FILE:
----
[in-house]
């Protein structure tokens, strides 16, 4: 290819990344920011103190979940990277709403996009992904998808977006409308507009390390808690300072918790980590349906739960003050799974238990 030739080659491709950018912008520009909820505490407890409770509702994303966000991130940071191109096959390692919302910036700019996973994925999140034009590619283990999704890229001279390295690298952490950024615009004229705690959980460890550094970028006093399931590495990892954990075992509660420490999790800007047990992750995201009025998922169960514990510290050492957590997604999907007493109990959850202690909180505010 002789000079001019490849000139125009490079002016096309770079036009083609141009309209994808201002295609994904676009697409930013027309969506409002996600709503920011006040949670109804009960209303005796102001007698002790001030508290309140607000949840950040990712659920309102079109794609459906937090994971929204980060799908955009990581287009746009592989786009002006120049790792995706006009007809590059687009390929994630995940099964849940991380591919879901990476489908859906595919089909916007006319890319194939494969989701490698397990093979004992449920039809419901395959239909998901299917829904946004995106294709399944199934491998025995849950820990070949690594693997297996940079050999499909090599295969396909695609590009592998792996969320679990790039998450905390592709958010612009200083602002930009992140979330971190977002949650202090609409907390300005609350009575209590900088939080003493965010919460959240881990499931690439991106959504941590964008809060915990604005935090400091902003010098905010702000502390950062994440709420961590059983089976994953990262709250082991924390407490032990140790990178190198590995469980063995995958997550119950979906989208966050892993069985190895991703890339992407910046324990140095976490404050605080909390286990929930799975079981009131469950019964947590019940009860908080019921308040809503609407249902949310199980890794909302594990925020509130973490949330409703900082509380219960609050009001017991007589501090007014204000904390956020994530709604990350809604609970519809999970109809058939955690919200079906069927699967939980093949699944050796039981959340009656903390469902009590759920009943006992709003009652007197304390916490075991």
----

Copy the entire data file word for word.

[in-house]
């Protein structure tokens, strides 16, 4: 290819990344920011103190979940990277709403996009992904998808977006409308507009390390808690300072918790980590349906739960003050799974238990 030739080659491709950018912008520009909820505490407890409770509702994303966000991130940071191109096959390692919302910036700019996973994925999140034009590619283990999704890229001279390295690298952490950024615009004229705690959980460890550094970028006093399931590495990892954990075992509660420490999790800007047990992750995201009025998922169960514990510290050492957590997604999907007493109990959850202690909180505010 002789000079001019490849000139125009490079002016096309770079036009083609141009309209994808201002295609994904676009697409930013027309969506409002996600709503920011006040949670109804009960209303005796102001007698002790001030508290309140607000949840950040990712659920309102079109794609459906937090994971929204980060799908955009990581287009746009592989786009002006120049790792995706006009007809590059687009390929994630995940099964849940991380591919879901990476489908859906595919089909916007006319890319194939494969989701490698397990093979004992449920039809419901395959239909998901299917829904946004995106294709399944199934491998025995849950820990070949690594693997297996940079050999499909090599295969396909695609590009592998792996969320679990790039998450905390592709958010612009200083602002930009992140979330971190977002949650202090609409907390300005609350009575209590900088939080003493965010919460959240881990499931690439991106959504941590964008809060915990604005935090400091902003010098905010702000502390950062994440709420961590059983089976994953990262709250082991924390407490032990140790990178190198590995469980063995995958997550119950979906989208966050892993069985190895991703890339992407910046324990140095976490404050605080909390286990929930799975079981009131469950019964947590019940009860908080019921308040809503609407249902949310199980890794909302594990925020509130973490949330409703900082509380219960609050009001017991007589501090007014204000904390956020994530709604990350809604609970519809999970109809058939955690919200079906069927699967939980093949699944050796039981959340009656903390469902009590759920009943006992709003009652007197304390916490075991």